# List the project' headers or let the Makefile recognize
# them for you using 'wildcard' function.
#HEADERS = simple_ls.h 2dquicksort.h rawr.h
HEADERS = $(wildcard %.h)

# Construct the list of object files based on source files using
# simple extension substitution.
OBJECTS = $(SOURCES:%.cpp=%.o)

# Now declare the dependencies rules and targets
# Starting with 'all' make it  becomes the default target when none 
# is specified on 'make' command line.
all : $(PROGNAME)

# Declare that the final program depends on all objects and the Makfile
$(PROGNAME) : $(OBJECTS) Makefile
    $(CXX) -o $@ $(LDFLAGS) $(OBJECTS)

# Now the choice of using implicit rules or not (my choice)...
# Choice 1: use implicit rules and then we only need to add some dependencies
#           to each object.
## Tells make that each object file depends on all headers and this Makefile.
#$(OBJECTS) : $(HEADERS) Makefile
# Choice 2: don't use implicit rules and specify our will
%.o: %.cpp $(HEADERS) Makefile

# Simple clean-up target
# notes:
# - the '@' before 'echo' informs make to hide command invocation.
# - the '-' before 'rm' command to informs make to ignore errors.
clean :
    @echo "Clean."
    -rm -f *.o $(PROGNAME)

File list



make clean all
rm -f *.o converter
g++ -Wall -O0 -DUSE_BOOST  -c -o converter.o converter.cpp
g++ -Wall -O0 -DUSE_BOOST  -c -o rawr.o rawr.cpp
g++ -Wall -O0 -DUSE_BOOST  -c -o simple_ls.o simple_ls.cpp
g++ -o converter -g -lboost_date_time -lboost_filesystem -lboost_graph -lboost_iostreams -lboost_math_c99 -lboost_system -lboost_serialization -lboost_regex converter.o rawr.o simple_ls.o


And now, the result of nearly the tiniest Boost program:


No excuse not to use it ! Boost is really a featured C++ toolbox :)

share|improve this answer
you man, need a blog! – Nazgob Oct 5 '10 at 12:13

A very simple GNU makefile follows:

CPPFLAGS += -Isome_include_path
LDFLAGS  += -Lsome_link_path -lsome_lib -lboost_filesystem

all: binary_name
binary_name: foo.o bar.o john.o
  • CPPFLAGS are flags that are applied to the C Preprocessor. Things like include paths.
  • CXXFLAGS are flags that are applied to the C++ compiler. Things like optimization levels.
  • LDFLAGS are flags that applied to the linker. Things like external libraries (boost_filesystem) and other libraries. Also, the paths to those libraries.
  • Convention says that there should be a make all rule, which is the default. In make, the first rule is the default.
  • binary_name is the name of your binary.
  • binary_name depends on 3 files: foo.o, bar.o, john.o.
  • We don't include rules for *.o because gnu make has an implicit rule for those.

To use make, you would create a file named Makefile with the contents listed above. To build, you would run make in that directory.

As an aside (and as others have mentioned), I would recommend moving away from make if possible. There are better systems out there. The main benefit of make is that it's everywhere. However, if management requires it, then management requires it.

(Note that the GNU Make += notation is not always portable to other versions of Make. However, make on Linux is GNU Make.)

Given your edit, here's an example with the files that you note. The one caution is that the line beginning with $(CXX) should begin with a TAB character!

LDFLAGS  := -lboost_filesystem
CXXFLAGS := -O3 -Wall

all: program
program: simple_ls.o converter.o rawr.o
    $(CXX) -o $< $^ $(LDFLAGS)

simple_ls.o: simple_ls.cpp rawr.h simple_ls.h 2dquicksort.h
converter.o: converter.cpp rawr.h simple_ls.h 2dquicksort.h
rawr.o: rawr.cpp rawr.h simple_ls.h 2dquicksort.h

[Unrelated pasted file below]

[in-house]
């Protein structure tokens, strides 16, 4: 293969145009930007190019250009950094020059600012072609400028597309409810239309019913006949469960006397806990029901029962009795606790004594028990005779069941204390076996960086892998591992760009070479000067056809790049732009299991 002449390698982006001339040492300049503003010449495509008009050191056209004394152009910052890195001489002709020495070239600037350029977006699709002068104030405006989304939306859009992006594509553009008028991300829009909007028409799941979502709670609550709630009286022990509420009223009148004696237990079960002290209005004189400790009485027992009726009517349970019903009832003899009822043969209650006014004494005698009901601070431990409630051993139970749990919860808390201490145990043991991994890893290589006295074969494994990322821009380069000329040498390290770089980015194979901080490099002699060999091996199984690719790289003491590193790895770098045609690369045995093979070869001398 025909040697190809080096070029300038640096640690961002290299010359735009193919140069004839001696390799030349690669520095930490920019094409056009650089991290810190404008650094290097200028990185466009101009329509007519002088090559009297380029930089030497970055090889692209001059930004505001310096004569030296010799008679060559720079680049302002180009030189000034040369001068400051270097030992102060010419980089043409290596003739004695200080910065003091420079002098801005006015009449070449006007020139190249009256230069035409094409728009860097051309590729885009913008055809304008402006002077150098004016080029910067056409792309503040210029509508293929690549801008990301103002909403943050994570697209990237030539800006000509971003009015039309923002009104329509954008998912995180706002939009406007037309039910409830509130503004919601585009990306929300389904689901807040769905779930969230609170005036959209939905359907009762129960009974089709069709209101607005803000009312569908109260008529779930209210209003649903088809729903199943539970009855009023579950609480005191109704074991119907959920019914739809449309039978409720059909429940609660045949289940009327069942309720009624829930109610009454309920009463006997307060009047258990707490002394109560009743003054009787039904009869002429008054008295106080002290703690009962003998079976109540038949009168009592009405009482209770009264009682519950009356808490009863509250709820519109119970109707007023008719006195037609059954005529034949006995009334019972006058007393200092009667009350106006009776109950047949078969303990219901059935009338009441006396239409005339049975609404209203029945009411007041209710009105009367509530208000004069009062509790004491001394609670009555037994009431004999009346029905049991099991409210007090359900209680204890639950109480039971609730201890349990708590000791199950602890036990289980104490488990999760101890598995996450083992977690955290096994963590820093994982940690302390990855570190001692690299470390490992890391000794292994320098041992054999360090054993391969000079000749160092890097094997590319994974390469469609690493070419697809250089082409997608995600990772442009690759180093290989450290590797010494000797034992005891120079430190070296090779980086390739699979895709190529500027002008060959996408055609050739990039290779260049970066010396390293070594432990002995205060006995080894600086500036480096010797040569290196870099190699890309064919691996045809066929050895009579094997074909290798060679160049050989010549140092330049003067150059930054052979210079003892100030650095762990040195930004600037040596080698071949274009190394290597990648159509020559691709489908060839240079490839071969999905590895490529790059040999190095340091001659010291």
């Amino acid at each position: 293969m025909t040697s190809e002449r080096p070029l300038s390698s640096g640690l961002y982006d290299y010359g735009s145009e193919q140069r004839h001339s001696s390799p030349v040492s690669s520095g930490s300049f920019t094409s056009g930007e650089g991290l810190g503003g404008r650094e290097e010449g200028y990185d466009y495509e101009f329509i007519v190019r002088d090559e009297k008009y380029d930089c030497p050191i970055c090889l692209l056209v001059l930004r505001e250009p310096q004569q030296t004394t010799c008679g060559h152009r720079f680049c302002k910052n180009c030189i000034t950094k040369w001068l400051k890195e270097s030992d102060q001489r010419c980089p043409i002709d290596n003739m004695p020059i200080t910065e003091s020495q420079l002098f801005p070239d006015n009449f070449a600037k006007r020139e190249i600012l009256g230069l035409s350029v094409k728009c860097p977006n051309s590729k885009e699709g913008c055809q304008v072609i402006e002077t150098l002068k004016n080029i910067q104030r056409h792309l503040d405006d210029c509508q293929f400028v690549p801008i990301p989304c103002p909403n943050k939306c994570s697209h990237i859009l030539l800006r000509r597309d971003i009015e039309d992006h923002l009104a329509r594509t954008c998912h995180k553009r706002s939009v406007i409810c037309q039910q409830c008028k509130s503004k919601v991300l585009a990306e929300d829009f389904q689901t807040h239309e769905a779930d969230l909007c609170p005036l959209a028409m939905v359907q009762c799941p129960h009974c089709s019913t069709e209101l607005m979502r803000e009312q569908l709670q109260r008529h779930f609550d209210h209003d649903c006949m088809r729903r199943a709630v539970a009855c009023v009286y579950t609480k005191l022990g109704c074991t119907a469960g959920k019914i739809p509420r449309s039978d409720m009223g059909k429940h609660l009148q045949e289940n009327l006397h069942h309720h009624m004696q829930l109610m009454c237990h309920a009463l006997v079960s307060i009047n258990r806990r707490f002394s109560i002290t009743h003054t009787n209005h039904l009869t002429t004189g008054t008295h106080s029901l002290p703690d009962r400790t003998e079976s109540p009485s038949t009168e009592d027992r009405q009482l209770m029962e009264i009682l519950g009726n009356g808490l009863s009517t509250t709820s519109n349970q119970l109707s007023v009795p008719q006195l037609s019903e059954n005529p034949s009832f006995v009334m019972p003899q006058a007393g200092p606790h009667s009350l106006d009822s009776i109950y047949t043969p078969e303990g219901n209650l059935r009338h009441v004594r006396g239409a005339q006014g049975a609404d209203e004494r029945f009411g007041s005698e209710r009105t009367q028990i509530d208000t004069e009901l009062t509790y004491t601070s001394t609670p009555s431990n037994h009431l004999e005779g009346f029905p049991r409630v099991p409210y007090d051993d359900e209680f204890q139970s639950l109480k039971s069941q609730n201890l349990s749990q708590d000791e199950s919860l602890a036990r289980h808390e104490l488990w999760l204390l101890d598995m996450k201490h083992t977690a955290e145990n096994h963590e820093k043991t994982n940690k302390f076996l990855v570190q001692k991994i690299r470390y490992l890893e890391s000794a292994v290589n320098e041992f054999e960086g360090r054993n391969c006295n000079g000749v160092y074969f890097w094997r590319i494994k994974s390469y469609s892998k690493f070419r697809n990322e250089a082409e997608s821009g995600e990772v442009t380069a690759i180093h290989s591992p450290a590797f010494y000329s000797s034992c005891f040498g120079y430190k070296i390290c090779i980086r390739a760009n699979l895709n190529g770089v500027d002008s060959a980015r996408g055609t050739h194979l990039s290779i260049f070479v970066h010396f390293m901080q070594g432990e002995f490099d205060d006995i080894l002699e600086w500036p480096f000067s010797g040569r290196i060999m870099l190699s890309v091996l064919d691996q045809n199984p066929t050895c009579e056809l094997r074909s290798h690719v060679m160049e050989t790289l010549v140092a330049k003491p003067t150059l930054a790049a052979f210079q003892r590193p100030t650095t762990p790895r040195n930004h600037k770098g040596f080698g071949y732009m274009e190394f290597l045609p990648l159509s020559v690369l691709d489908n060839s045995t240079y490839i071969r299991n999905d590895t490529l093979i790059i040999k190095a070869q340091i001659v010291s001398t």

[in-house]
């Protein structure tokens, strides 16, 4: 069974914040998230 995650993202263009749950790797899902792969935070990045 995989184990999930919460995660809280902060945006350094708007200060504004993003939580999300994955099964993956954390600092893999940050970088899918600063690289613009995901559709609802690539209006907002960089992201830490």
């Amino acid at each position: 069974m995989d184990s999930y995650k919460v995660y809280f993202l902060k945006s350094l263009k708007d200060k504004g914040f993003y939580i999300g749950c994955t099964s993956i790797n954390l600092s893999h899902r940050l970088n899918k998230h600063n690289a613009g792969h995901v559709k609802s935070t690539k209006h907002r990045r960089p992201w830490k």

share|improve this answer
What do those fields mean? – Elpezmuerto Aug 26 '10 at 14:54
This is good in terms of explaining what the things are but not how to implement it – Elpezmuerto Aug 31 '10 at 13:25

I would not recommend writing your own Makefiles. Instead, use a build system like CMake or SCons.

It is worth noting that those tools are cross-platform. So you can use the same build system on Linux and Windows.

share|improve this answer
premake isn't bad either – ergosys Sep 5 '10 at 6:22
bakefile is a possibility too (bakefile.org) – Frank Sep 6 '10 at 18:36

Of course you should Read The Fine Manual (specifically gcc and make). However, here are the basics for gcc:

To compile a source file:

g++ -c file.cpp

This will create file.o. Then you'll probably want to link them:

g++ -o app_name file.o main.o other_file.o

This will create an executable called *app_name*. But since you are using boost and might have header files located all over the place, you'll probably need additional options. Use -I during the compilation to add a directory to the include path:

g++ -I/usr/local/more_includes/ -c file.cpp

You'll probably also need to link to some libraries. During linking:

g++ -L/usr/local/more_libraries/ file.o main.o other_file.o -lsome_library

Now onto makefiles. The basics of a makefile are:

target: dependencies

For example:

my_app: file.o
    g++ -o my_app file.o

file.o: file.cpp file.h
    g++ -o file.cpp

    rm file.o my_app

If you type 'make' it will be default try to create the first target. my_app depends on the target file.o, so it will check to see if file.o has been modified since the last time my_app has been modified. If so, it will relink. In checking file.o, it notices that file.o depends on file.cpp and file.h. If either of those files have been modified since the last time file.o was created, it will recompile that file.

Targets don't always have to be actual files either. The last one is called clean, it doesn't depend on anything and just deletes file.o and my_app. If you type 'make clean' it will run the command.

There are of course a ton of other options, but that should get you started.

share|improve this answer
Its worth noticing, that 'command' line must start with separator and it must be tab (all versions of 'make' ? Not sure). Causes lot of headaches "Makefile:4: *** missing separator. Stop." is most common. Easy to omit if you are coping examples from webpage. – greg Sep 3 '10 at 10:37